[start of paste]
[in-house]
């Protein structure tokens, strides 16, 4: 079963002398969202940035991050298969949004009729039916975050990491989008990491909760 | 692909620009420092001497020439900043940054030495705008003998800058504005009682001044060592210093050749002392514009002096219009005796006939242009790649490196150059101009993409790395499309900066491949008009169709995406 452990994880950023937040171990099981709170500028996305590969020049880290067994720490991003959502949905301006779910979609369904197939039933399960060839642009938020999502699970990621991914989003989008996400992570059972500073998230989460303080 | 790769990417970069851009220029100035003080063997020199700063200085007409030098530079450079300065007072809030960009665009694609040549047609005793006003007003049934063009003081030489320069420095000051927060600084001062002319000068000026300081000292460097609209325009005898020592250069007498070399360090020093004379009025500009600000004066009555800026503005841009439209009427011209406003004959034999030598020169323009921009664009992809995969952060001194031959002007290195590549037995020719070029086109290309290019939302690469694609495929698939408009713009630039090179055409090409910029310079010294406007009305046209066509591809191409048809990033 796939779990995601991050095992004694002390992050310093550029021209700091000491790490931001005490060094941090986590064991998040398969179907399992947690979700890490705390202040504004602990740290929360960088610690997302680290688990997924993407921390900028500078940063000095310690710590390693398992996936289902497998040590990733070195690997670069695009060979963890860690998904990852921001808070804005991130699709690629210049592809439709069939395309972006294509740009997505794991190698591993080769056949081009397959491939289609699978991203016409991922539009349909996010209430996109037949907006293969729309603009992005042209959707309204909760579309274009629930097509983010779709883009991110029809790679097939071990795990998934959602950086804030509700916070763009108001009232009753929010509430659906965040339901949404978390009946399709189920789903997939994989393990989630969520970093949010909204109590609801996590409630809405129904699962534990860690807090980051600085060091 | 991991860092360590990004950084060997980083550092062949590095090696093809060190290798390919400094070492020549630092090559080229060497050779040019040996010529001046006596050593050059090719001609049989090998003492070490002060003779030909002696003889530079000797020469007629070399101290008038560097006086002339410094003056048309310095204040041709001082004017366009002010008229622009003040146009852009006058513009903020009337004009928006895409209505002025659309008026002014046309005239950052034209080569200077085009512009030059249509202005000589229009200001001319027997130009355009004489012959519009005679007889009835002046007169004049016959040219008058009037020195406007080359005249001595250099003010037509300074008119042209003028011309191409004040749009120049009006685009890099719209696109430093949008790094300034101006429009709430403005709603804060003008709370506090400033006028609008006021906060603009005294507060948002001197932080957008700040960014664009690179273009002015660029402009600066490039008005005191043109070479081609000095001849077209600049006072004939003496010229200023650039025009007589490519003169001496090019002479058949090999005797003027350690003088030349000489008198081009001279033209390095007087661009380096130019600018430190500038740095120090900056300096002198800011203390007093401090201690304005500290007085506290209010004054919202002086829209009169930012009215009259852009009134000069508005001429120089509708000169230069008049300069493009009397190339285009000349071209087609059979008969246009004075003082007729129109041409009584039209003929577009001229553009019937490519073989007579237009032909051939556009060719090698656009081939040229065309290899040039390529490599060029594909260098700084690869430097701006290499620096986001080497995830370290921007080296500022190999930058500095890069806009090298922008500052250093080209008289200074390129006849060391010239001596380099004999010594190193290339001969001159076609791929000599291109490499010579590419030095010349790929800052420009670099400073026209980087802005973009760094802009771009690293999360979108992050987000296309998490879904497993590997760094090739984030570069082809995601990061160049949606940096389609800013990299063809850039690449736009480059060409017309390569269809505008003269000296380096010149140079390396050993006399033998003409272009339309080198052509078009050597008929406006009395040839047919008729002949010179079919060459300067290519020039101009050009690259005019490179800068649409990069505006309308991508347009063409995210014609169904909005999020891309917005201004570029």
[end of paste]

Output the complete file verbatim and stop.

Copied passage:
[in-house]
């Protein structure tokens, strides 16, 4: 079963002398969202940035991050298969949004009729039916975050990491989008990491909760 | 692909620009420092001497020439900043940054030495705008003998800058504005009682001044060592210093050749002392514009002096219009005796006939242009790649490196150059101009993409790395499309900066491949008009169709995406 452990994880950023937040171990099981709170500028996305590969020049880290067994720490991003959502949905301006779910979609369904197939039933399960060839642009938020999502699970990621991914989003989008996400992570059972500073998230989460303080 | 790769990417970069851009220029100035003080063997020199700063200085007409030098530079450079300065007072809030960009665009694609040549047609005793006003007003049934063009003081030489320069420095000051927060600084001062002319000068000026300081000292460097609209325009005898020592250069007498070399360090020093004379009025500009600000004066009555800026503005841009439209009427011209406003004959034999030598020169323009921009664009992809995969952060001194031959002007290195590549037995020719070029086109290309290019939302690469694609495929698939408009713009630039090179055409090409910029310079010294406007009305046209066509591809191409048809990033 796939779990995601991050095992004694002390992050310093550029021209700091000491790490931001005490060094941090986590064991998040398969179907399992947690979700890490705390202040504004602990740290929360960088610690997302680290688990997924993407921390900028500078940063000095310690710590390693398992996936289902497998040590990733070195690997670069695009060979963890860690998904990852921001808070804005991130699709690629210049592809439709069939395309972006294509740009997505794991190698591993080769056949081009397959491939289609699978991203016409991922539009349909996010209430996109037949907006293969729309603009992005042209959707309204909760579309274009629930097509983010779709883009991110029809790679097939071990795990998934959602950086804030509700916070763009108001009232009753929010509430659906965040339901949404978390009946399709189920789903997939994989393990989630969520970093949010909204109590609801996590409630809405129904699962534990860690807090980051600085060091 | 991991860092360590990004950084060997980083550092062949590095090696093809060190290798390919400094070492020549630092090559080229060497050779040019040996010529001046006596050593050059090719001609049989090998003492070490002060003779030909002696003889530079000797020469007629070399101290008038560097006086002339410094003056048309310095204040041709001082004017366009002010008229622009003040146009852009006058513009903020009337004009928006895409209505002025659309008026002014046309005239950052034209080569200077085009512009030059249509202005000589229009200001001319027997130009355009004489012959519009005679007889009835002046007169004049016959040219008058009037020195406007080359005249001595250099003010037509300074008119042209003028011309191409004040749009120049009006685009890099719209696109430093949008790094300034101006429009709430403005709603804060003008709370506090400033006028609008006021906060603009005294507060948002001197932080957008700040960014664009690179273009002015660029402009600066490039008005005191043109070479081609000095001849077209600049006072004939003496010229200023650039025009007589490519003169001496090019002479058949090999005797003027350690003088030349000489008198081009001279033209390095007087661009380096130019600018430190500038740095120090900056300096002198800011203390007093401090201690304005500290007085506290209010004054919202002086829209009169930012009215009259852009009134000069508005001429120089509708000169230069008049300069493009009397190339285009000349071209087609059979008969246009004075003082007729129109041409009584039209003929577009001229553009019937490519073989007579237009032909051939556009060719090698656009081939040229065309290899040039390529490599060029594909260098700084690869430097701006290499620096986001080497995830370290921007080296500022190999930058500095890069806009090298922008500052250093080209008289200074390129006849060391010239001596380099004999010594190193290339001969001159076609791929000599291109490499010579590419030095010349790929800052420009670099400073026209980087802005973009760094802009771009690293999360979108992050987000296309998490879904497993590997760094090739984030570069082809995601990061160049949606940096389609800013990299063809850039690449736009480059060409017309390569269809505008003269000296380096010149140079390396050993006399033998003409272009339309080198052509078009050597008929406006009395040839047919008729002949010179079919060459300067290519020039101009050009690259005019490179800068649409990069505006309308991508347009063409995210014609169904909005999020891309917005201004570029």